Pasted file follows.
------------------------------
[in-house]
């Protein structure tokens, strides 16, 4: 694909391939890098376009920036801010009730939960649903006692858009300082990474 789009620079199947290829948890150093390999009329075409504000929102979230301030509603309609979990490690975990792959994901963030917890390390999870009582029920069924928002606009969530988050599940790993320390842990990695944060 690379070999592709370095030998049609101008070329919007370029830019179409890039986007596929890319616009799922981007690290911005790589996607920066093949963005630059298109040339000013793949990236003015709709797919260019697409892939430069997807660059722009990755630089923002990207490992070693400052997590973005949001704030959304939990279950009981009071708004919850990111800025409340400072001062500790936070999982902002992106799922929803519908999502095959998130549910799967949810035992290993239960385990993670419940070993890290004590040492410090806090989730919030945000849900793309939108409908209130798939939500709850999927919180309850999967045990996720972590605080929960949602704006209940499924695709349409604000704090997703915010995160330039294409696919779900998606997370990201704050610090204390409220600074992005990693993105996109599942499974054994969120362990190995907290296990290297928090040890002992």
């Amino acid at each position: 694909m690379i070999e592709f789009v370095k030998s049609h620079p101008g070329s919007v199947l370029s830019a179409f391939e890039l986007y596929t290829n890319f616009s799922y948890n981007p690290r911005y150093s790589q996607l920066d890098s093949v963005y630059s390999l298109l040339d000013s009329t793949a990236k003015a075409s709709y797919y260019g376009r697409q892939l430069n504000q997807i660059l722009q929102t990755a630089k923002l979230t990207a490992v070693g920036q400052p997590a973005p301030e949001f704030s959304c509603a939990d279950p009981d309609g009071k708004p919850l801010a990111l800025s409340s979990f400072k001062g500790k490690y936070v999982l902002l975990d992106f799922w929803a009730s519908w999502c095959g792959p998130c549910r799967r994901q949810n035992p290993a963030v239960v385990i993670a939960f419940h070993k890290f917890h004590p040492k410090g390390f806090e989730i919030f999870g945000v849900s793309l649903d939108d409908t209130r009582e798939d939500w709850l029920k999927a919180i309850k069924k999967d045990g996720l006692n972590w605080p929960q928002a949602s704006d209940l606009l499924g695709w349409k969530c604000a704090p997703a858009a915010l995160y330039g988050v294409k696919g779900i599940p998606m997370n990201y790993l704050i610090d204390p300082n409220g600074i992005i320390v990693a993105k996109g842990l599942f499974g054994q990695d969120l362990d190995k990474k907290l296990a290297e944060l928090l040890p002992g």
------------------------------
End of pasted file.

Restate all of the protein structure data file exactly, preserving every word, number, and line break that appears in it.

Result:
[in-house]
């Protein structure tokens, strides 16, 4: 694909391939890098376009920036801010009730939960649903006692858009300082990474 789009620079199947290829948890150093390999009329075409504000929102979230301030509603309609979990490690975990792959994901963030917890390390999870009582029920069924928002606009969530988050599940790993320390842990990695944060 690379070999592709370095030998049609101008070329919007370029830019179409890039986007596929890319616009799922981007690290911005790589996607920066093949963005630059298109040339000013793949990236003015709709797919260019697409892939430069997807660059722009990755630089923002990207490992070693400052997590973005949001704030959304939990279950009981009071708004919850990111800025409340400072001062500790936070999982902002992106799922929803519908999502095959998130549910799967949810035992290993239960385990993670419940070993890290004590040492410090806090989730919030945000849900793309939108409908209130798939939500709850999927919180309850999967045990996720972590605080929960949602704006209940499924695709349409604000704090997703915010995160330039294409696919779900998606997370990201704050610090204390409220600074992005990693993105996109599942499974054994969120362990190995907290296990290297928090040890002992």
């Amino acid at each position: 694909m690379i070999e592709f789009v370095k030998s049609h620079p101008g070329s919007v199947l370029s830019a179409f391939e890039l986007y596929t290829n890319f616009s799922y948890n981007p690290r911005y150093s790589q996607l920066d890098s093949v963005y630059s390999l298109l040339d000013s009329t793949a990236k003015a075409s709709y797919y260019g376009r697409q892939l430069n504000q997807i660059l722009q929102t990755a630089k923002l979230t990207a490992v070693g920036q400052p997590a973005p301030e949001f704030s959304c509603a939990d279950p009981d309609g009071k708004p919850l801010a990111l800025s409340s979990f400072k001062g500790k490690y936070v999982l902002l975990d992106f799922w929803a009730s519908w999502c095959g792959p998130c549910r799967r994901q949810n035992p290993a963030v239960v385990i993670a939960f419940h070993k890290f917890h004590p040492k410090g390390f806090e989730i919030f999870g945000v849900s793309l649903d939108d409908t209130r009582e798939d939500w709850l029920k999927a919180i309850k069924k999967d045990g996720l006692n972590w605080p929960q928002a949602s704006d209940l606009l499924g695709w349409k969530c604000a704090p997703a858009a915010l995160y330039g988050v294409k696919g779900i599940p998606m997370n990201y790993l704050i610090d204390p300082n409220g600074i992005i320390v990693a993105k996109g842990l599942f499974g054994q990695d969120l362990d190995k990474k907290l296990a290297e944060l928090l040890p002992g």